Joshua Jackson

Assistant Professor of Psychology


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Jackson studies the development and assessment of personality. His current research focuses on identifying the antecedents – such as genetic and environmental factors – that are responsible for changes in personality, with a particular focus on educational experiences. His work also examines the ways in which different assessment methods can influence how personality development is estimated. For example, some of his current studies examine the overlap and discrepancies between different modalities of personality assessment (e.g., self-reports, observer-reports, behavioral and physiological measures) across the lifespan.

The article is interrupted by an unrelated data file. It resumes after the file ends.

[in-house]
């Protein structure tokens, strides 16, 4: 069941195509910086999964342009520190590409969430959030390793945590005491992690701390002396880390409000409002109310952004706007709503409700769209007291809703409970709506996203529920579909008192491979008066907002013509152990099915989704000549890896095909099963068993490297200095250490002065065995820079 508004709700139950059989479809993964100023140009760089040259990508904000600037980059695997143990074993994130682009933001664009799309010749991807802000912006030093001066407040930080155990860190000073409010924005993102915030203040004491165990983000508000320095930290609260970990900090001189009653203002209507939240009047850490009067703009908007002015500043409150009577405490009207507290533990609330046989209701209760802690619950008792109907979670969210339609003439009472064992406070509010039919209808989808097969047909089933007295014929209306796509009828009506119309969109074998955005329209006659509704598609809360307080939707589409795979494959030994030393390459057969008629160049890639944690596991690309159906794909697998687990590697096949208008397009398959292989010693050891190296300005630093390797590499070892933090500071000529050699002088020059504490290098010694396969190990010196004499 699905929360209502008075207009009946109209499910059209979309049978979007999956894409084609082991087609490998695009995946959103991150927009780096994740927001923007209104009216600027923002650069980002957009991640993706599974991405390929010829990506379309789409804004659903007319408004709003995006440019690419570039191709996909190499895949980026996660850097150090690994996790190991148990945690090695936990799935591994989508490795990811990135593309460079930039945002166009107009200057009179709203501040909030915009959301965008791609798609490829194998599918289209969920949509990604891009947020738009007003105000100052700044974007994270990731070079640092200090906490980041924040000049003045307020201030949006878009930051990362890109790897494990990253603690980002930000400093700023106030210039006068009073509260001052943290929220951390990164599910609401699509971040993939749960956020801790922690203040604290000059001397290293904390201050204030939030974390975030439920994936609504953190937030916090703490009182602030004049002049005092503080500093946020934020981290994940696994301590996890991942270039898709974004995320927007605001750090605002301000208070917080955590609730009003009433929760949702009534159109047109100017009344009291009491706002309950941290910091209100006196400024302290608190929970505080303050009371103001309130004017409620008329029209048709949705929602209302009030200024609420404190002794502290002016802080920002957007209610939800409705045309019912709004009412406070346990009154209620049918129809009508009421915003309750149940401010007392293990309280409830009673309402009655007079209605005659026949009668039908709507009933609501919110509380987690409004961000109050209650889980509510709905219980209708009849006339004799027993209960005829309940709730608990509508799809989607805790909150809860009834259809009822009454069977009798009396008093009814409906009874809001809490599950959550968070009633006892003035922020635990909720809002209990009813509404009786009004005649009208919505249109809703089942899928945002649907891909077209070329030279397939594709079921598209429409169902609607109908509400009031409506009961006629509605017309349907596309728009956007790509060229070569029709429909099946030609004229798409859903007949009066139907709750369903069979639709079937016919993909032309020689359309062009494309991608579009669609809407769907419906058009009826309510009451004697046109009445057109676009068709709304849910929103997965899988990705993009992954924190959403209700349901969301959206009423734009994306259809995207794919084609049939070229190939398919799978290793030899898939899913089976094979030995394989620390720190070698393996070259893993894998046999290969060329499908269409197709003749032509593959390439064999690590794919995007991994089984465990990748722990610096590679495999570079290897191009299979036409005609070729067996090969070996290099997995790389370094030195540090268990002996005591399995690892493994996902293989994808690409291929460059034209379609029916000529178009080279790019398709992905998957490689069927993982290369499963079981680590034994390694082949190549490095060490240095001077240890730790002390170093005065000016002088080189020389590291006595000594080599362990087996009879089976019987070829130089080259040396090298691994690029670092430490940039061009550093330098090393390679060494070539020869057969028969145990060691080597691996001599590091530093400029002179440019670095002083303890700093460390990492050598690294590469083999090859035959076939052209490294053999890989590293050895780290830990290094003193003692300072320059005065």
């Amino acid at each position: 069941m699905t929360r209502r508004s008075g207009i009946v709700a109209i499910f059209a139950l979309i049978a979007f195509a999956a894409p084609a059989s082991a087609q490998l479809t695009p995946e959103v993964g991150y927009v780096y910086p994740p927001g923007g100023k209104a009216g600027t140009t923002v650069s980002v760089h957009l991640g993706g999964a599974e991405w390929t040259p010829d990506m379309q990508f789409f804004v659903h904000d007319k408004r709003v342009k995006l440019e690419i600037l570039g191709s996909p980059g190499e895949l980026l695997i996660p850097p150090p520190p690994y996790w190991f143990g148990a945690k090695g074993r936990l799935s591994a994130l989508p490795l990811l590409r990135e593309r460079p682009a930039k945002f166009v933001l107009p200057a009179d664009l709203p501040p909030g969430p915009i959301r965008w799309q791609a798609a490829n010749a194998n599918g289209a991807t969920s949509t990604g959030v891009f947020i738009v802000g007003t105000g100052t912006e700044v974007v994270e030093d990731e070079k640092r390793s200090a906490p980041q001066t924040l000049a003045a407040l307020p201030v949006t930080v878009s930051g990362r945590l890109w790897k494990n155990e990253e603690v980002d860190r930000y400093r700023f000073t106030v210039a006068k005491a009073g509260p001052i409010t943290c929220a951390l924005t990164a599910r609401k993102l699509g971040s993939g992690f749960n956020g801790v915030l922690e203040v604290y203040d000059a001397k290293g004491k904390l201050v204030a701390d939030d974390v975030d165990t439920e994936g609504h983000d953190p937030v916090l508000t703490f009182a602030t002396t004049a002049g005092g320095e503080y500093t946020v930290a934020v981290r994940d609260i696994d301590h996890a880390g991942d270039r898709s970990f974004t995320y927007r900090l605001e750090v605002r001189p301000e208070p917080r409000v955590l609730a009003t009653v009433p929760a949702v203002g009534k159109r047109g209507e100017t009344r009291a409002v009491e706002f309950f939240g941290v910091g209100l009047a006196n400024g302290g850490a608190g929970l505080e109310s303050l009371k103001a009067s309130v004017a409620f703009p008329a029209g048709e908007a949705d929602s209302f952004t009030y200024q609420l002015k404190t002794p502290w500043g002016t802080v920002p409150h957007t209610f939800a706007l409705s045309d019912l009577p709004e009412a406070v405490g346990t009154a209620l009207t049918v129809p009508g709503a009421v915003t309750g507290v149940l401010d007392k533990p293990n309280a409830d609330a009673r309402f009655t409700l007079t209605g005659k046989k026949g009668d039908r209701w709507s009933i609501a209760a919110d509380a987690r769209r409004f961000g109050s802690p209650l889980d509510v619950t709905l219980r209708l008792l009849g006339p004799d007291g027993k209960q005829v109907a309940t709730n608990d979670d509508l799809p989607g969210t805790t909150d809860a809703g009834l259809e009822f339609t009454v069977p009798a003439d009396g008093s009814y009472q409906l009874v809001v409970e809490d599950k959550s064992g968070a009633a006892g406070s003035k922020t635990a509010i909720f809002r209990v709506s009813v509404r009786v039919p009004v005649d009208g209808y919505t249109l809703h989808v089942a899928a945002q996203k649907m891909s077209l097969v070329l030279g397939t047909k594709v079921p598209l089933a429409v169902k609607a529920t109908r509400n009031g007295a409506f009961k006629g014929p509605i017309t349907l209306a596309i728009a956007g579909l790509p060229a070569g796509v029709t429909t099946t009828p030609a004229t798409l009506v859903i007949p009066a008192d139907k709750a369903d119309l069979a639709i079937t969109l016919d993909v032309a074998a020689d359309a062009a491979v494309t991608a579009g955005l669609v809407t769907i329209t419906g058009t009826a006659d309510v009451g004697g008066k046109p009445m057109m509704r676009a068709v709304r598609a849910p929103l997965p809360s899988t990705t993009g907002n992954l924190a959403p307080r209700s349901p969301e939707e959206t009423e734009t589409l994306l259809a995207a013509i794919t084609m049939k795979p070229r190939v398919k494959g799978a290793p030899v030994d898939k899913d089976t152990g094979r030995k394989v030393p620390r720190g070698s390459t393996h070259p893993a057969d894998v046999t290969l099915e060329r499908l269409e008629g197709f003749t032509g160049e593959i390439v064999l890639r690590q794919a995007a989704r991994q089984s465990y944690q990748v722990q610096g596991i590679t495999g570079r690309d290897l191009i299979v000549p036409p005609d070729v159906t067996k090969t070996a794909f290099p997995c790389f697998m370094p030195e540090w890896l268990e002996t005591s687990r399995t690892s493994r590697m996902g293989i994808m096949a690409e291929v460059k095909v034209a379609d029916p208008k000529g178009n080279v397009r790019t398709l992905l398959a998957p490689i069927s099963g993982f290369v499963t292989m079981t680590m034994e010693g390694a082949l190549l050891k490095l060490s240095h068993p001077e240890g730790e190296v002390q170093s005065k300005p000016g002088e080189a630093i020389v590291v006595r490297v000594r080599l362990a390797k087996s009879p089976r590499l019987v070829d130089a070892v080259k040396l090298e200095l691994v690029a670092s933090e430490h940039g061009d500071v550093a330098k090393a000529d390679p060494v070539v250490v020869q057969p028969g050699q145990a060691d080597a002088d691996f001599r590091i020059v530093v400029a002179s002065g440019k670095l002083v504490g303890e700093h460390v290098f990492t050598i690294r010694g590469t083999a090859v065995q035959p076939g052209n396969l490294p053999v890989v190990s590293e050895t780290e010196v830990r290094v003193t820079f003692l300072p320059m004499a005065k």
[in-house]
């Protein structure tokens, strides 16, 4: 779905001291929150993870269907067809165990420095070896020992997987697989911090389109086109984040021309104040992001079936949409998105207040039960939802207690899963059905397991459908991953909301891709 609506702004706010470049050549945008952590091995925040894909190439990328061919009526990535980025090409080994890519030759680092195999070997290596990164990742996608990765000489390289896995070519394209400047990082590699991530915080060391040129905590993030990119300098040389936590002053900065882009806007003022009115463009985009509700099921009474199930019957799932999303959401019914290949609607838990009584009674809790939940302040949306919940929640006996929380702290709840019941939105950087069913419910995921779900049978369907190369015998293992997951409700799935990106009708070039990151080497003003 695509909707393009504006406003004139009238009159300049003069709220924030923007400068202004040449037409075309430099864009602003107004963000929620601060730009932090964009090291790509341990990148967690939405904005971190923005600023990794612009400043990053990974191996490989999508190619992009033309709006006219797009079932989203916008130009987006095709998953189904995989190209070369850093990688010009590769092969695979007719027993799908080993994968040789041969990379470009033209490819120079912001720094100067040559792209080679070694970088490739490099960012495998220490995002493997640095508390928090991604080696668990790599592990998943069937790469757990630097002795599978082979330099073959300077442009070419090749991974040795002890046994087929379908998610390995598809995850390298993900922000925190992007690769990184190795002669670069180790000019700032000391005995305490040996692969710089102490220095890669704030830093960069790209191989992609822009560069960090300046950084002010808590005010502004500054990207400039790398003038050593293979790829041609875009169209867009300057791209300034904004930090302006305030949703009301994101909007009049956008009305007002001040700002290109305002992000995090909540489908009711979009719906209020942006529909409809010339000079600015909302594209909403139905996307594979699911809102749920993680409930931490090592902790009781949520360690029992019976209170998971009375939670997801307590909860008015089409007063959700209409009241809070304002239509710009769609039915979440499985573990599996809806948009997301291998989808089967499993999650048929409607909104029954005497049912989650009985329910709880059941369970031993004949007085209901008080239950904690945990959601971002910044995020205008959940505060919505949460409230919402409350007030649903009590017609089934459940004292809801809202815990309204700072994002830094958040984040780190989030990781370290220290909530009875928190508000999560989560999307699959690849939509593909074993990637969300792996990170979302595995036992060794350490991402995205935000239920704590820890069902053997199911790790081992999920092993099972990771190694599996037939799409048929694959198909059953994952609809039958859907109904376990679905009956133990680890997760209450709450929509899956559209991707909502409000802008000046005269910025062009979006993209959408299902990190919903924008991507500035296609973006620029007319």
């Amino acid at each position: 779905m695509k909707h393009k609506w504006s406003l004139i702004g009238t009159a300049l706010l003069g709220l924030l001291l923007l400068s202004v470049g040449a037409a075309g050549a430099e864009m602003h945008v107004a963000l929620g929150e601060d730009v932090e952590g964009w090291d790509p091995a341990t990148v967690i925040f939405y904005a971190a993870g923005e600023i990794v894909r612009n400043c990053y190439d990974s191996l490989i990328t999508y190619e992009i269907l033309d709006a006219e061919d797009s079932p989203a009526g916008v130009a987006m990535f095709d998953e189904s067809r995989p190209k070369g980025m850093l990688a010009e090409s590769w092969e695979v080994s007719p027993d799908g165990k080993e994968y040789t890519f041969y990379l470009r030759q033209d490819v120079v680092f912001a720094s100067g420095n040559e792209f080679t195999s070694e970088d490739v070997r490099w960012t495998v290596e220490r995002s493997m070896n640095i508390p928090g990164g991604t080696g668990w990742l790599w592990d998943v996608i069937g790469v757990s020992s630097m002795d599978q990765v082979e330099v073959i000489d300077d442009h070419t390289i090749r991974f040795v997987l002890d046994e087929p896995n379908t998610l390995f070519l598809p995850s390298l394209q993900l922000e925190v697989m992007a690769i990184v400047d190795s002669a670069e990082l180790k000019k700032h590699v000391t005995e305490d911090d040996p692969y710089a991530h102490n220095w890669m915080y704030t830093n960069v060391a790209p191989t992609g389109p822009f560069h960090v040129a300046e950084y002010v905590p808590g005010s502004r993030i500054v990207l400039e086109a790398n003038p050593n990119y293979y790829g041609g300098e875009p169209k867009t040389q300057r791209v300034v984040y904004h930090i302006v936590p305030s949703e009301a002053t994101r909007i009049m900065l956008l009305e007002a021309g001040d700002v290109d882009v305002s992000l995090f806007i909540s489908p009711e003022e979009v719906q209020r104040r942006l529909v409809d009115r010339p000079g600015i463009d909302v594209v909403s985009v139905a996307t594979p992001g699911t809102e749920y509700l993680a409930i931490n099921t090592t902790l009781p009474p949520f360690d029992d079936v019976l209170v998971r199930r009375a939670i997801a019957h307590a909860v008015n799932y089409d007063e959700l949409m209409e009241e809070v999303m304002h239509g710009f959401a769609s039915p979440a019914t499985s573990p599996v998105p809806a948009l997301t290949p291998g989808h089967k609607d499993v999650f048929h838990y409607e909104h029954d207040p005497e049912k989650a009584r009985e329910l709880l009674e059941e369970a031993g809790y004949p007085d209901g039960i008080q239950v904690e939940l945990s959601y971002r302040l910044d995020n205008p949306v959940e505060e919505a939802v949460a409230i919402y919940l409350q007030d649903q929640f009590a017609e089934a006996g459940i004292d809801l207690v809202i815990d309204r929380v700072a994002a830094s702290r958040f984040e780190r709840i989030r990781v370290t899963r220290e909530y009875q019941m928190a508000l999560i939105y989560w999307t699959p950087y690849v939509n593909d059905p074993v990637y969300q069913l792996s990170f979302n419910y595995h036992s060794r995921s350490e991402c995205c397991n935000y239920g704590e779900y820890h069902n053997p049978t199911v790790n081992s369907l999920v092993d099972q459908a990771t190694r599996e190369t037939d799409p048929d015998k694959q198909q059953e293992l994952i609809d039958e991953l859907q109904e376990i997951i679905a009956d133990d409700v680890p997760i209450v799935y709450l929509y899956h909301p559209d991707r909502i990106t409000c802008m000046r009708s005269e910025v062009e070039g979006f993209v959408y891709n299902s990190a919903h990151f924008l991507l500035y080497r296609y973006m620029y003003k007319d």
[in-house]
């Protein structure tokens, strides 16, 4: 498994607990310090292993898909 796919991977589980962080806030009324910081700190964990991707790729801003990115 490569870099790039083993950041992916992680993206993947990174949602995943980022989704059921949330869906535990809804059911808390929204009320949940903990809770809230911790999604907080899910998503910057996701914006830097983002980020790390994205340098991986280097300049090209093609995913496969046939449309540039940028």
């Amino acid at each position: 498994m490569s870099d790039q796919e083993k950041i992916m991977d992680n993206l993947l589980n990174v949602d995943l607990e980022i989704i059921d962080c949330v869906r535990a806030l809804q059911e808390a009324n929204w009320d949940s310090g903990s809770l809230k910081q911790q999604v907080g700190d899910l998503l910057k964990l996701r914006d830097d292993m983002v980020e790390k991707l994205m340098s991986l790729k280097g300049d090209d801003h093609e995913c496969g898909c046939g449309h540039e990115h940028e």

Military service changes personality, makes vets less agreeable

It’s no secret that battlefield trauma can leave veterans with deep emotional scars that impact their ability to function in civilian life. But new research from Washington University in St. Louis suggests that military service, even without combat, has a subtle lingering effect on a man’s personality, making it potentially more difficult for veterans to get along with friends, family and co-workers.